The Wake County school board meets today amid conflicting calls from influential community groups about what to do with the choice-based student assignment plan that was adopted in October, when Republicans were in control.
The Great Schools in Wake Coalition, which supports the new Democratic majority on the board, called Monday for a delay of the choice plan until the 2013-2014 school year. The advocacy group contends there are too many unanswered questions, particularly about cost, for the plan to be in effect as scheduled for this fall.
"The prospect of tweaking an incomplete and problematic plan after implementation is tantamount to launching that airplane and building it once off the ground," Great Schools says in a position paper released Monday. "We don't want our children on that plane."
But business and education leaders from the Greater Raleigh Chamber of Commerce and the Wake Education Partnership restated Monday their support for going ahead with the plan for this fall. Leaders of both groups said that the school board can continue to make changes over time to address the concerns raised by critics.
"It should go forward," said Tim Simmons, vice president of the Wake Education Partnership, an advocacy group for public schools. "The pieces are in place to transition to a plan in a manner that's least disruptive to families."
In the middle are the board members, who will discuss the plan today.
The board will look at changes proposed by Democratic members, aimed at ensuring that the new plan doesn't create too many schools with large concentrations of minority and low-achieving students.
Regional choice at issue
One option targeting Wake's high-performing schools would give students from areas where scores are typically low a better chance than neighborhood students in the selection process. Another possibility for those top schools would be to set aside as much as 15 percent of openings for applicants from low-performing areas.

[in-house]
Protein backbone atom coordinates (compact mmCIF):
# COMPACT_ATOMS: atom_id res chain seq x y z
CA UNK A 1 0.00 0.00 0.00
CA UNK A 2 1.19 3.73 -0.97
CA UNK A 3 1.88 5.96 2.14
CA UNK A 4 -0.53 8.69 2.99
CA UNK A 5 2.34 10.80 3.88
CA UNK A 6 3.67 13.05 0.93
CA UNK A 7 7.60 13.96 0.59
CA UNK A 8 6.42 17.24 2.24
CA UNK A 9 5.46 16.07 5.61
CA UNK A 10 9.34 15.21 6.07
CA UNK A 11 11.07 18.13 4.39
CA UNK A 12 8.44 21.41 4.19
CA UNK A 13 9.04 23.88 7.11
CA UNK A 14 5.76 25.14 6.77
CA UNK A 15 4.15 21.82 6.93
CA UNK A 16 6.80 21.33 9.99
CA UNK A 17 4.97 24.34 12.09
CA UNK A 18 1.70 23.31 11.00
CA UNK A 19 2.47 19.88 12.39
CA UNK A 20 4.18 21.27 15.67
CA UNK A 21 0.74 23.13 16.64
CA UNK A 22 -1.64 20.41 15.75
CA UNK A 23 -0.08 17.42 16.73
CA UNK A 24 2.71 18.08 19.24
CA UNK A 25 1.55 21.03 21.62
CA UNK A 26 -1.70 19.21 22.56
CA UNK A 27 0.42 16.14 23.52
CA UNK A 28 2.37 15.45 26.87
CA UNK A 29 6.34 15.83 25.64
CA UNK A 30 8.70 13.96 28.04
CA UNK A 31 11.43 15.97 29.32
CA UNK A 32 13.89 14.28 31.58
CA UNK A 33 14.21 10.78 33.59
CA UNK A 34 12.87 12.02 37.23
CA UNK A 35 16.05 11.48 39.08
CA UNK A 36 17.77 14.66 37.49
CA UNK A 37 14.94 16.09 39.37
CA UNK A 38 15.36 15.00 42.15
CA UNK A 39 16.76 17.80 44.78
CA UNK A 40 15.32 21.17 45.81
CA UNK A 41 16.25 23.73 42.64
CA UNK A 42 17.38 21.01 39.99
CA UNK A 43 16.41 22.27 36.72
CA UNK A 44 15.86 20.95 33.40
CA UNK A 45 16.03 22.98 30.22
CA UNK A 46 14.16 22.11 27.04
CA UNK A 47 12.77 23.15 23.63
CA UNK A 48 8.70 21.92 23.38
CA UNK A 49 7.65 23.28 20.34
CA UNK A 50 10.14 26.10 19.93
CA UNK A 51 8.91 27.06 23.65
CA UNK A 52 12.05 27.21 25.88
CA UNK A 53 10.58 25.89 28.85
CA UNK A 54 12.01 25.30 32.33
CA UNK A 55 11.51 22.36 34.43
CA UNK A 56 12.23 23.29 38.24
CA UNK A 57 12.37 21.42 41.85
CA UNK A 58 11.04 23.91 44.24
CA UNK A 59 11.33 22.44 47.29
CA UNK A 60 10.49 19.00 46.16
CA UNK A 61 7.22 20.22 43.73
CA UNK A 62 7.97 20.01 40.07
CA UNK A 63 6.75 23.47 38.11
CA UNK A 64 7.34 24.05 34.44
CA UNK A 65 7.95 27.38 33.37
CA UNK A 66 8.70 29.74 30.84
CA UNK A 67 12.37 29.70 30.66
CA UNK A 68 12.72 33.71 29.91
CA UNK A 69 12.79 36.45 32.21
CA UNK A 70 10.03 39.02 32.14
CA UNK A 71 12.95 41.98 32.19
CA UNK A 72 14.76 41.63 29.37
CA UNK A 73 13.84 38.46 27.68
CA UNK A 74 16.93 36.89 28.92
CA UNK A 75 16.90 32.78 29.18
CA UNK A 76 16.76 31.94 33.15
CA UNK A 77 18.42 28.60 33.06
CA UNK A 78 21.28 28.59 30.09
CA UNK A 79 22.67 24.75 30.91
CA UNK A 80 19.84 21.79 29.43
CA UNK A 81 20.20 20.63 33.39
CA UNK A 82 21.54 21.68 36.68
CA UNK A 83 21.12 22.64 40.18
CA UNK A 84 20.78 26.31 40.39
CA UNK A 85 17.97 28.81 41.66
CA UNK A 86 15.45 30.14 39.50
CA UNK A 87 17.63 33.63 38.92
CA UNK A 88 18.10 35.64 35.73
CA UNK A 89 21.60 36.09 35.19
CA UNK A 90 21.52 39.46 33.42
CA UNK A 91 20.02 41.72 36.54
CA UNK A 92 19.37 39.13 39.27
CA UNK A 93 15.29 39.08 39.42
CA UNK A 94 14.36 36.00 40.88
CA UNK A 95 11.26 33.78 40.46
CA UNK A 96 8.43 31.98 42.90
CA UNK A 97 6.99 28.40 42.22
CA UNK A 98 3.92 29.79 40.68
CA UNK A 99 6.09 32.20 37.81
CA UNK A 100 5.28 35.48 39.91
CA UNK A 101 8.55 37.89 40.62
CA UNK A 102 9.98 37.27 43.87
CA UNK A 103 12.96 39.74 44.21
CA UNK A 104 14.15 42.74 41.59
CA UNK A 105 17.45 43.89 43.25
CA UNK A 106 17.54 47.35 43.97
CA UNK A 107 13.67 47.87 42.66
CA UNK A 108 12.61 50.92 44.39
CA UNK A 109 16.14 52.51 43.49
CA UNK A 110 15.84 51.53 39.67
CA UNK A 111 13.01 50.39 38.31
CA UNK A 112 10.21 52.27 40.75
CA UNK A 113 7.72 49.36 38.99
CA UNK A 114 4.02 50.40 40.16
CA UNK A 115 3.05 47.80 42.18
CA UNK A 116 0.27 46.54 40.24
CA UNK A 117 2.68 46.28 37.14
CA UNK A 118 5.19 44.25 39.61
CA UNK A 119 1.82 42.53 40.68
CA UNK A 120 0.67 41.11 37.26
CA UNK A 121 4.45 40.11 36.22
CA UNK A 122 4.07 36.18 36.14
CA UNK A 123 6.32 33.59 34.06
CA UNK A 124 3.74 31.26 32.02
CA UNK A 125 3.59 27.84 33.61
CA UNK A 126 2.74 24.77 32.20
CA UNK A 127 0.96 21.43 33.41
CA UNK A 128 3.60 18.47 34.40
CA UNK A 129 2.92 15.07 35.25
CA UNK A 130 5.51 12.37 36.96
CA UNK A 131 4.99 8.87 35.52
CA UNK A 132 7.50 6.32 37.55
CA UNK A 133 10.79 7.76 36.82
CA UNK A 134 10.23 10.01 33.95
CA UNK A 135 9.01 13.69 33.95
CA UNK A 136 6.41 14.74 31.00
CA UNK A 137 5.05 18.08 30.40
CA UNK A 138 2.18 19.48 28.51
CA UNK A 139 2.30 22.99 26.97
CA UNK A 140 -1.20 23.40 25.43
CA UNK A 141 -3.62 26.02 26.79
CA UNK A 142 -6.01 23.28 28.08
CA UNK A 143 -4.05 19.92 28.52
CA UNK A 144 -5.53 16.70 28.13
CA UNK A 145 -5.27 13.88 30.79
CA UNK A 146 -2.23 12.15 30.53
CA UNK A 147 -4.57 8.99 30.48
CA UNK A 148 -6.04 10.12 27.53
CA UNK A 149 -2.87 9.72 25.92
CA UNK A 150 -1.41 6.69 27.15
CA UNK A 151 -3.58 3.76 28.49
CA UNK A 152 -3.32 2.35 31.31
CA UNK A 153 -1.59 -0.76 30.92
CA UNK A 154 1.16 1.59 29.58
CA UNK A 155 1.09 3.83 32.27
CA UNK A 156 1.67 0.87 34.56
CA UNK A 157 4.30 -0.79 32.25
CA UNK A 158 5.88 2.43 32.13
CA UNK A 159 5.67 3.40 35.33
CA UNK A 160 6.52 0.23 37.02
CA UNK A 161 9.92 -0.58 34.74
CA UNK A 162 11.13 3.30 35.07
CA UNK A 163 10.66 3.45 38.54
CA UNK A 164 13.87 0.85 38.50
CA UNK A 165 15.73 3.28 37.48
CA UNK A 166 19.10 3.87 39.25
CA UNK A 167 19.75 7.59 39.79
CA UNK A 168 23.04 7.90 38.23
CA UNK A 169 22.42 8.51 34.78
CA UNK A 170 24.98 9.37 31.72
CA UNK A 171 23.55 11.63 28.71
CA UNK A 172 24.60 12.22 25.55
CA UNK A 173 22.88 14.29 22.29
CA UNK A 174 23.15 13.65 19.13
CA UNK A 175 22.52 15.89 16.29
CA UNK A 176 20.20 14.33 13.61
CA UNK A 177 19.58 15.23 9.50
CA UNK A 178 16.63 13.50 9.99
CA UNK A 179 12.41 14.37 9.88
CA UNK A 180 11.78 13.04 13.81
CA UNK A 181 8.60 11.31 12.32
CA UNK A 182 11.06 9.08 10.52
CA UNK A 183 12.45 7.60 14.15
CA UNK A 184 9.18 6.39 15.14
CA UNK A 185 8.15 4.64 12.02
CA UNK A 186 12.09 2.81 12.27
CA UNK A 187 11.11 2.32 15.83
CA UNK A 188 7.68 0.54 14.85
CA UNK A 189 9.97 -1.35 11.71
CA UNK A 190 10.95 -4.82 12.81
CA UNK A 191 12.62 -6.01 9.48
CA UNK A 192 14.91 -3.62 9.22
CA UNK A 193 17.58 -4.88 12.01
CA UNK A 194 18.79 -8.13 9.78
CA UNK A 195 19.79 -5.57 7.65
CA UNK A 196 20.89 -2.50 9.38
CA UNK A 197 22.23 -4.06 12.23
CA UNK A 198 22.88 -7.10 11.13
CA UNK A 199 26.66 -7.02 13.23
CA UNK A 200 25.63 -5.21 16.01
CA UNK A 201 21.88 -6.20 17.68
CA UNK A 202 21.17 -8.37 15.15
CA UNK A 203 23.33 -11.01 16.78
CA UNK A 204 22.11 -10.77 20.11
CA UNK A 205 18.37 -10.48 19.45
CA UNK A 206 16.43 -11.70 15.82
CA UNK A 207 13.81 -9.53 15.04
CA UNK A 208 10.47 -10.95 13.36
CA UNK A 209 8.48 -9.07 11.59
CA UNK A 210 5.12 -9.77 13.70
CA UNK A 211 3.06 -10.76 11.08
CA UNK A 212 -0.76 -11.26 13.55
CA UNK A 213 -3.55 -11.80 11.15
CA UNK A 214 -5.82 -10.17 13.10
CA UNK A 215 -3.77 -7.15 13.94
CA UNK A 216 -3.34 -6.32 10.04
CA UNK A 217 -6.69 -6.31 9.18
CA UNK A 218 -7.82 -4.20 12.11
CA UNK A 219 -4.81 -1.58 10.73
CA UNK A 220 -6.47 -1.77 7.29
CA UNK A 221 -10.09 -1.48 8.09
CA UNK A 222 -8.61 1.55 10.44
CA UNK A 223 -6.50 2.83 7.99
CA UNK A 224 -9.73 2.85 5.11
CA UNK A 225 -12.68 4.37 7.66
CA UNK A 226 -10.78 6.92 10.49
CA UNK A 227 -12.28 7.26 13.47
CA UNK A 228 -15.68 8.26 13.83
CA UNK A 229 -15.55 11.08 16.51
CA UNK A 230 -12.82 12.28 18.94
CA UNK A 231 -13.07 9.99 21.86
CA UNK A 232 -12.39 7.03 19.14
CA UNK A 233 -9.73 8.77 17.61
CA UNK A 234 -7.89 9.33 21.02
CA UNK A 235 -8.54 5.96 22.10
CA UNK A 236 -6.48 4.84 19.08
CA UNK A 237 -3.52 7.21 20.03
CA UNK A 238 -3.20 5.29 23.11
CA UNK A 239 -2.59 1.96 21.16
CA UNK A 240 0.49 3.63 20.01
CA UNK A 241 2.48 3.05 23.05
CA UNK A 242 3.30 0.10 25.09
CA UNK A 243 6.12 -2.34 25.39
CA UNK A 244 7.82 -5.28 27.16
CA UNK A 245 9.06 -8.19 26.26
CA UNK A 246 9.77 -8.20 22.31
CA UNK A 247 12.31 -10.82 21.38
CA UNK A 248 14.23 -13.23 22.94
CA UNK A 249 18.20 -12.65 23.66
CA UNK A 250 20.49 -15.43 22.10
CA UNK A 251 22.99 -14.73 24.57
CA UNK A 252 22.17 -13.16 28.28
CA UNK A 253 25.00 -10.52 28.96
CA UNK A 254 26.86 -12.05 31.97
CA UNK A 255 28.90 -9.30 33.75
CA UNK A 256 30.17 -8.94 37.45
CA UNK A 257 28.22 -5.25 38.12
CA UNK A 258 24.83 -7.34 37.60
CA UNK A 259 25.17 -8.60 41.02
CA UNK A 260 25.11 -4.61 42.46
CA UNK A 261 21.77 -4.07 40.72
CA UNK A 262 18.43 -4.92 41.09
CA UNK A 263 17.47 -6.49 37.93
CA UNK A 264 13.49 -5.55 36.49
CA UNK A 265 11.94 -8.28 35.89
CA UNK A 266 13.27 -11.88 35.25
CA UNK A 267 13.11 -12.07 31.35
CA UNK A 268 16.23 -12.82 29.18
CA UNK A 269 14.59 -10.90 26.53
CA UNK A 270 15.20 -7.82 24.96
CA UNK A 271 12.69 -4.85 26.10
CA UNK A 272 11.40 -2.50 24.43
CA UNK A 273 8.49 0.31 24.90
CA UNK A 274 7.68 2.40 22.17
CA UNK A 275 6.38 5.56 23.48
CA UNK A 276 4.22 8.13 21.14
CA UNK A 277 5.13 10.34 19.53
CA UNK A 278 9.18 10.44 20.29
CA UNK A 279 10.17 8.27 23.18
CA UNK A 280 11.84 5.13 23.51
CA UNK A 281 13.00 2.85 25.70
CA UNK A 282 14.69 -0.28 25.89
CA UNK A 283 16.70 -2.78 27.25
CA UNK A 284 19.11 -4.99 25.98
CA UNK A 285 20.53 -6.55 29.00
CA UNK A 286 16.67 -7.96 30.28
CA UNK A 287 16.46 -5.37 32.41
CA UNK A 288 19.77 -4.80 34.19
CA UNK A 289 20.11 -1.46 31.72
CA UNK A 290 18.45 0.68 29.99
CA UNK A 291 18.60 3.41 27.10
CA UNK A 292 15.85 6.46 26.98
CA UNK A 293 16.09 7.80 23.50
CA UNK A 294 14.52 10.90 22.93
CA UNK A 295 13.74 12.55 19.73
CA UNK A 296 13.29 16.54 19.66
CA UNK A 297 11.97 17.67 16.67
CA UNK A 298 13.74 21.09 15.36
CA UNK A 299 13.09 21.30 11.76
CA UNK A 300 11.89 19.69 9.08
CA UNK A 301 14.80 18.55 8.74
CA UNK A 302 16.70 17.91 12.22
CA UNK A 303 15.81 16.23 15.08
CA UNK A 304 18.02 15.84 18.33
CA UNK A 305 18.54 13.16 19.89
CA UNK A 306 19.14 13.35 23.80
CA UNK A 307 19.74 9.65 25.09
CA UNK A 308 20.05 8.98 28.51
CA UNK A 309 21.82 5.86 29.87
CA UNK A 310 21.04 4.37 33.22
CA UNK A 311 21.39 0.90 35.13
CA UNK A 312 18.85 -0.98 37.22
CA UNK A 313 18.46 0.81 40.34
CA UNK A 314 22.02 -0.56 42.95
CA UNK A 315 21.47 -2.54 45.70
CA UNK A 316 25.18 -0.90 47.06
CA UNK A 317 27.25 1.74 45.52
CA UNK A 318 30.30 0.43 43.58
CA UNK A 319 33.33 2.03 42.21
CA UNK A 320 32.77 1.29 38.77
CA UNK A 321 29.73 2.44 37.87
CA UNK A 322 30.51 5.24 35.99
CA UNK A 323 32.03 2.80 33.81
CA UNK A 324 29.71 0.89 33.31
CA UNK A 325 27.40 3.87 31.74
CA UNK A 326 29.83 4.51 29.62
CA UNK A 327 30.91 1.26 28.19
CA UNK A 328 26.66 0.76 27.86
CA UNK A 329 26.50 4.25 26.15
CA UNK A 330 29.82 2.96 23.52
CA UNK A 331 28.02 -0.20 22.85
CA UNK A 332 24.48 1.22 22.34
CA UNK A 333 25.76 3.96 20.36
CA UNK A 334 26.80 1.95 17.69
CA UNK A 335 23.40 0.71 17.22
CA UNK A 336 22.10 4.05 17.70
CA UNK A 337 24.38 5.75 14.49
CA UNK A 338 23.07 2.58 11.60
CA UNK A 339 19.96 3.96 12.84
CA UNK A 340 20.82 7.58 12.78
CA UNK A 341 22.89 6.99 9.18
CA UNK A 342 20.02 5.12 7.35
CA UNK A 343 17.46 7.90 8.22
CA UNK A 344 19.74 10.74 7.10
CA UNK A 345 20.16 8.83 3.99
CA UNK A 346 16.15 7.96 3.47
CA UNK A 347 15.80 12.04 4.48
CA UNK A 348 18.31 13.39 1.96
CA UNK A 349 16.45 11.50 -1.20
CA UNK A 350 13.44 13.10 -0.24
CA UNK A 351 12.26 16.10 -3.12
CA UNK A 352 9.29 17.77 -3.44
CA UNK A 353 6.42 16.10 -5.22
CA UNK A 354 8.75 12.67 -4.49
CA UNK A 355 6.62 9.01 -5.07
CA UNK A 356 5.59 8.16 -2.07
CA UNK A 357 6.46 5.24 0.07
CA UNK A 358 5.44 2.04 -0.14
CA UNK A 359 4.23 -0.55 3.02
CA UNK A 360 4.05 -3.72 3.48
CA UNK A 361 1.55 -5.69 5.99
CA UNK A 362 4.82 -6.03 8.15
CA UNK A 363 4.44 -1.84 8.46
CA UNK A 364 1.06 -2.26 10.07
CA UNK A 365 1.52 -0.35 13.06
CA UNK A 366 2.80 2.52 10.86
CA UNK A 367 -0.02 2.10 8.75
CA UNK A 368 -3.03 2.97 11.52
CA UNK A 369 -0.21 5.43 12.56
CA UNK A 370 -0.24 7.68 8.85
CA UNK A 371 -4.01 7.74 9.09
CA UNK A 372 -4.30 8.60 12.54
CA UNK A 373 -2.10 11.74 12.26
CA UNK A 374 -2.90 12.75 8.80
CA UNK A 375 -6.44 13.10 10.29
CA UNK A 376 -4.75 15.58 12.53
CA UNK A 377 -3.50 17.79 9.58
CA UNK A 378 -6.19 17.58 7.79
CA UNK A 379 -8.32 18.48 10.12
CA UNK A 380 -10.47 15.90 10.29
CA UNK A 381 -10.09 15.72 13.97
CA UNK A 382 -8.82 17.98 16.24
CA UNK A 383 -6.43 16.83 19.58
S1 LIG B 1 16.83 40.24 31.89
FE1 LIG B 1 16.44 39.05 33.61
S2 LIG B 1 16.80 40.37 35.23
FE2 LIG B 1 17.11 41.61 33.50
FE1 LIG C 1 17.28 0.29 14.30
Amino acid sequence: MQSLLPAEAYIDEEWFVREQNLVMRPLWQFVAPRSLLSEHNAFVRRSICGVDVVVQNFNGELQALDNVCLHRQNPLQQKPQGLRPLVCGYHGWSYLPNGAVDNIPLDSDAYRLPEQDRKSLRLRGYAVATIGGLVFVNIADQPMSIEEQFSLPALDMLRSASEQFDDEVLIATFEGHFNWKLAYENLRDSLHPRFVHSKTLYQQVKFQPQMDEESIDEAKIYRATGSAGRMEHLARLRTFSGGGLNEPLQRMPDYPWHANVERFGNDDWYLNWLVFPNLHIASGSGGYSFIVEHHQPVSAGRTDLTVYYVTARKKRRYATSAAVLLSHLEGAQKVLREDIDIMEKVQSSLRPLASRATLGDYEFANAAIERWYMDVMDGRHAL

Neither option would result in students currently at those high-performing schools losing their seats. The changes would only affect openings for new students.
"We want to make sure that low-performing students and minority students get a good shot at some of these schools," board vice chairman Keith Sutton, a Democrat, said last week. " We don't want to create more high-poverty schools."
Republicans on the nine-member board are already calling the use of set-asides another quota system, using test scores instead of economic background or race to balance schools. They're warning that the proposed changes to the assignment plan would result in some students' being denied a chance to attend their neighborhood schools.
"I can't imagine parents wanting to lose the option to attend a proximate school in order to put in a quota busing system," Republican board member John Tedesco said.
At the heart of the debate is what should be done for students from low-performing areas who want to attend high-performing schools. Many of those students live near magnet schools, but won't be able to attend because seats are set aside for magnet applicants.
Under the choice assignment plan, students would get several school options to choose from. The options include what are called regional-choice schools.
Some regional-choice schools were chosen because they're high-performing, based on factors such as test scores and teacher experience and credentials. But some were made regional-choice options because they are under-enrolled.
Because high-achieving schools such as Davis Drive Middle in Cary will probably be chosen by students living nearby until they are at or above capacity, there's more likelihood that lower-performing students will wind up at the under-enrolled schools, where quality is less predictable. At least, that's the concern of board Democrats.
"There are definitely schools that do better with low-performing children," new Democratic board member Jim Martin said. "I don't think the least selective schools are the ones that are likely to meet that need."
Superintendent Tony Tata said it might be necessary to hold back up to 15 percent of seats at the high-performing regional-choice schools to make room for applicants from low-performing areas.
Tata said that the staff had spent months debating whether to have seat set-asides before deciding against them. He laid out to board members last week how that tactic could affect schools.
"Do we want to go to Olds Elementary and say, 'You don't get 66 kids or whatever it is for kindergarten. You're getting 50 because we're going to hold 16 seats in that very small school because you're a regional-choice school?' " Tata asked.